Moneyball (movie review) one of the best baseball movies ever.

I waited a few days to write this review, since I’m still basking in the thrill of what is possibly one of the best baseball movies of all time. Moneyball, which opened on Friday, is about baseball, financing a team, and assembling the best team possible given the circumstances. If you have read the book, you know how it works. If you follow sports, you know what happened and how Billy Beane transformed baseball. Skeptic? Look at the Red Sox who use the moneyball system.

But like all of the best baseball movies, its about much more than that. There is a saying that if you want to understand America, you better understand baseball. That is on full display here in Moneyball. More than baseball itself, its a story about finding strength in what you have; in giving people a second chance; and in achieving something unexpected in return. There is a lot of heart in this movie, and it wears its heart on its sleeve (most effectively in the sub-story involving Scott Hatteberg, which will break your heart).

Performances here are superb. Brad Pitt leads the helm as Billy Beane; Jonah Hill as his recent college grad assistant (based on real-life Paul DePodesta but fictionalized here, DePodesta actually started working for the A’s in 1999) in a subtle, underplayed manner; Philip Seymour Hoffman as A’s coach Howe; and some great supporting work by Chris Pratt as Hatterberg (who looks eerily like the real thing). Indeed, most of the A’s players look like the ragtag team that Beane assembled, from Justice (yeah, that Justice) to Giambi (no, not that Giambi, the other one).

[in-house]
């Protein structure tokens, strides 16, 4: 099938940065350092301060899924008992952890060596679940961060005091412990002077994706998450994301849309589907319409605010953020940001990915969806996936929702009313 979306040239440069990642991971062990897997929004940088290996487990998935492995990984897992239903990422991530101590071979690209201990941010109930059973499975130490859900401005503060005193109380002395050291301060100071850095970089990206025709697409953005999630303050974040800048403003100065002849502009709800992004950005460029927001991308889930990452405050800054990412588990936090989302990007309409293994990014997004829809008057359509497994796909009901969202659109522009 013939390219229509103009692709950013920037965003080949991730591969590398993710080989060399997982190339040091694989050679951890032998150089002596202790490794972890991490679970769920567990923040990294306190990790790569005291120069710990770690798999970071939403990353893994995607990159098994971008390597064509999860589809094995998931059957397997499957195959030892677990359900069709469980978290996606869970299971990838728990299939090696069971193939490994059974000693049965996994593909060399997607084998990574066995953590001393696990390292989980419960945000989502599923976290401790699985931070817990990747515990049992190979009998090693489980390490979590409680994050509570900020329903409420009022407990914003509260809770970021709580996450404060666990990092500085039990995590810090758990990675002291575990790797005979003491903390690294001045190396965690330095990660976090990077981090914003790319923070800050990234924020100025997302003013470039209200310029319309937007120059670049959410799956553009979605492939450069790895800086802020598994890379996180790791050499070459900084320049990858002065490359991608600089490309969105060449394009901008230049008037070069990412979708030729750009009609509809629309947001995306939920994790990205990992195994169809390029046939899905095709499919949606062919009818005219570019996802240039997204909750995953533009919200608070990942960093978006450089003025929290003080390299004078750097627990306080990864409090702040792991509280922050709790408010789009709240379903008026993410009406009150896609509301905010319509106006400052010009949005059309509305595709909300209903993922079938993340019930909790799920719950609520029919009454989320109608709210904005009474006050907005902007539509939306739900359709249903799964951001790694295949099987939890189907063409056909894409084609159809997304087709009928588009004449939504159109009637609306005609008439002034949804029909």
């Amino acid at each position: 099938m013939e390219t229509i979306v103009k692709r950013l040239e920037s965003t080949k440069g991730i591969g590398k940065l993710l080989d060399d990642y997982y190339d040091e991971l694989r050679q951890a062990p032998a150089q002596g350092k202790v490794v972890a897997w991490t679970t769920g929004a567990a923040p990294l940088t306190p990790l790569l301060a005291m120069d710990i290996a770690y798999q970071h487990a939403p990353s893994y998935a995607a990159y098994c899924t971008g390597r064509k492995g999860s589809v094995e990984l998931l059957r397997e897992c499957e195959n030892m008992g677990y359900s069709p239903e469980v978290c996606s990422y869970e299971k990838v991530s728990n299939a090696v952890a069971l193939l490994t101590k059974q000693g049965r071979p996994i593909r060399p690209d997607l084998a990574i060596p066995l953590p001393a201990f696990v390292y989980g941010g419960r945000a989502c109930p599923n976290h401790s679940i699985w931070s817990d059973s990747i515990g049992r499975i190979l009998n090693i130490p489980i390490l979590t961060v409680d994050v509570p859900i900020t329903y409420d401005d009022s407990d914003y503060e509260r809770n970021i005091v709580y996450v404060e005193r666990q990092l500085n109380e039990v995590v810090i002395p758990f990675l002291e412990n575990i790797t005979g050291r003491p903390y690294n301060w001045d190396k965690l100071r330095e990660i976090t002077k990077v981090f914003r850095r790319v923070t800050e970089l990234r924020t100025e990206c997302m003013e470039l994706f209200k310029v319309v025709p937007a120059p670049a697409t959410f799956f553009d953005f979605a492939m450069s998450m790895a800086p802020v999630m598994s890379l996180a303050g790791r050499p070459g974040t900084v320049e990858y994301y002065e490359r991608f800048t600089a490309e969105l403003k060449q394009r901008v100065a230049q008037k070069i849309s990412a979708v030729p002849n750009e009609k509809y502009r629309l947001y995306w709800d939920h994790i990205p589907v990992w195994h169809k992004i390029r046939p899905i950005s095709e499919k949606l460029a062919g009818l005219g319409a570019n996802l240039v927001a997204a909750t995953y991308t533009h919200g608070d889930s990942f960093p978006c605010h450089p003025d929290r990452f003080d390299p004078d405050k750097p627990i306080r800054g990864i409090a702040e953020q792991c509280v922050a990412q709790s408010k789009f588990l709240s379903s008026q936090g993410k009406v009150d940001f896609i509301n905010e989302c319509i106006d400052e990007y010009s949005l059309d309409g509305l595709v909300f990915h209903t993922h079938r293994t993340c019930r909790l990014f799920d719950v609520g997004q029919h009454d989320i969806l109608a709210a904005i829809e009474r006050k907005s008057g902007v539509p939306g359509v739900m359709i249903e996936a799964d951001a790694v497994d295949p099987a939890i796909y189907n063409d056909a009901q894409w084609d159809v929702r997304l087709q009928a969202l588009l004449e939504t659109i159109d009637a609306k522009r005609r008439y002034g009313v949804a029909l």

What happens in the film is a snapshot of a season in which the Oakland A’s, with a measly yearly budget compared to the big boys (i.e. Yankees), assemble the most undervalued but highest on-base-percentage players and lead the team to a 20-game winning streak and the playoffs. Baseball fans can look at the historical record and see that the A’s didn’t win the World Series. There is no big home run where outfield lights shatter and sparkle to the ground (although one comes close, at least emotionally in this film). But what Beane and his team did was to change the way baseball players are managed forever.

In the very fine understated final reel, the full emotional impact of what occurred hits you pretty hard. And it stays with you for days. You get home, and you turn on the end of the game on tv, and you see the players in a completely different light. And that is what good filmmaking is all about. And that is what Oscar gold is about. Look for high accolades come next year’s award season.

Highly recommended, even for those who aren’t big baseball fans. It’s a movie movie. And it’s a great tale told well.

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